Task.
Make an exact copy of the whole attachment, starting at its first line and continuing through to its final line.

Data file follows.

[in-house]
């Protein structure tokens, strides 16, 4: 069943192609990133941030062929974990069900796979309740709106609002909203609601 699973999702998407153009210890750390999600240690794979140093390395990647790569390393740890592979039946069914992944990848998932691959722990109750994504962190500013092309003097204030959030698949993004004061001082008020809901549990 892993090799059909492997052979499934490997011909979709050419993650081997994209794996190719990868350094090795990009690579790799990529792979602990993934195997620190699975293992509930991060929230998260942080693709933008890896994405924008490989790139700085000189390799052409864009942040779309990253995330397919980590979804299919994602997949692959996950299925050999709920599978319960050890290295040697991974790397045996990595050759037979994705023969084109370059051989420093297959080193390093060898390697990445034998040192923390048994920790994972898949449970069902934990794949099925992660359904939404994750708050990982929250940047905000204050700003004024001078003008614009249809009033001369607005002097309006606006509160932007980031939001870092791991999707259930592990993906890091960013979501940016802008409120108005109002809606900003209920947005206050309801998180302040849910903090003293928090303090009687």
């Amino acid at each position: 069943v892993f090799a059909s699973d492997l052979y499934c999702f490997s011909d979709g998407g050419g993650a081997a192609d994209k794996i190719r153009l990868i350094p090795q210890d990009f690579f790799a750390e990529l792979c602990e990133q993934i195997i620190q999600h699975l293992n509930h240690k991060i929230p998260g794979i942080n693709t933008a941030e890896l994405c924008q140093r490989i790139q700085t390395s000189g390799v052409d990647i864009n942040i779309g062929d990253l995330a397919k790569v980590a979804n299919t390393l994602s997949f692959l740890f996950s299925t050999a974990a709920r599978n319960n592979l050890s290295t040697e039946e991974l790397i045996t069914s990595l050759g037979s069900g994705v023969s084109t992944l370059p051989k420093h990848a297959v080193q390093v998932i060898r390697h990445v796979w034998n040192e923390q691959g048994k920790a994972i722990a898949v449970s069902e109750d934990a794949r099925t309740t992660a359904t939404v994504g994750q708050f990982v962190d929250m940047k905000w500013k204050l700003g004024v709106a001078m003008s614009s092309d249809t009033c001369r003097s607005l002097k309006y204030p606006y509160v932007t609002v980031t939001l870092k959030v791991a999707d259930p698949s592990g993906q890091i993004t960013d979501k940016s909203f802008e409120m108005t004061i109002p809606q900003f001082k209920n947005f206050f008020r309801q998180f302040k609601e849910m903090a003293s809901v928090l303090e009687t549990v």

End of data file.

[in-house]
């Protein structure tokens, strides 16, 4: 069943192609990133941030062929974990069900796979309740709106609002909203609601 699973999702998407153009210890750390999600240690794979140093390395990647790569390393740890592979039946069914992944990848998932691959722990109750994504962190500013092309003097204030959030698949993004004061001082008020809901549990 892993090799059909492997052979499934490997011909979709050419993650081997994209794996190719990868350094090795990009690579790799990529792979602990993934195997620190699975293992509930991060929230998260942080693709933008890896994405924008490989790139700085000189390799052409864009942040779309990253995330397919980590979804299919994602997949692959996950299925050999709920599978319960050890290295040697991974790397045996990595050759037979994705023969084109370059051989420093297959080193390093060898390697990445034998040192923390048994920790994972898949449970069902934990794949099925992660359904939404994750708050990982929250940047905000204050700003004024001078003008614009249809009033001369607005002097309006606006509160932007980031939001870092791991999707259930592990993906890091960013979501940016802008409120108005109002809606900003209920947005206050309801998180302040849910903090003293928090303090009687």
């Amino acid at each position: 069943v892993f090799a059909s699973d492997l052979y499934c999702f490997s011909d979709g998407g050419g993650a081997a192609d994209k794996i190719r153009l990868i350094p090795q210890d990009f690579f790799a750390e990529l792979c602990e990133q993934i195997i620190q999600h699975l293992n509930h240690k991060i929230p998260g794979i942080n693709t933008a941030e890896l994405c924008q140093r490989i790139q700085t390395s000189g390799v052409d990647i864009n942040i779309g062929d990253l995330a397919k790569v980590a979804n299919t390393l994602s997949f692959l740890f996950s299925t050999a974990a709920r599978n319960n592979l050890s290295t040697e039946e991974l790397i045996t069914s990595l050759g037979s069900g994705v023969s084109t992944l370059p051989k420093h990848a297959v080193q390093v998932i060898r390697h990445v796979w034998n040192e923390q691959g048994k920790a994972i722990a898949v449970s069902e109750d934990a794949r099925t309740t992660a359904t939404v994504g994750q708050f990982v962190d929250m940047k905000w500013k204050l700003g004024v709106a001078m003008s614009s092309d249809t009033c001369r003097s607005l002097k309006y204030p606006y509160v932007t609002v980031t939001l870092k959030v791991a999707d259930p698949s592990g993906q890091i993004t960013d979501k940016s909203f802008e409120m108005t004061i109002p809606q900003f001082k209920n947005f206050f008020r309801q998180f302040k609601e849910m903090a003293s809901v928090l303090e009687t549990v």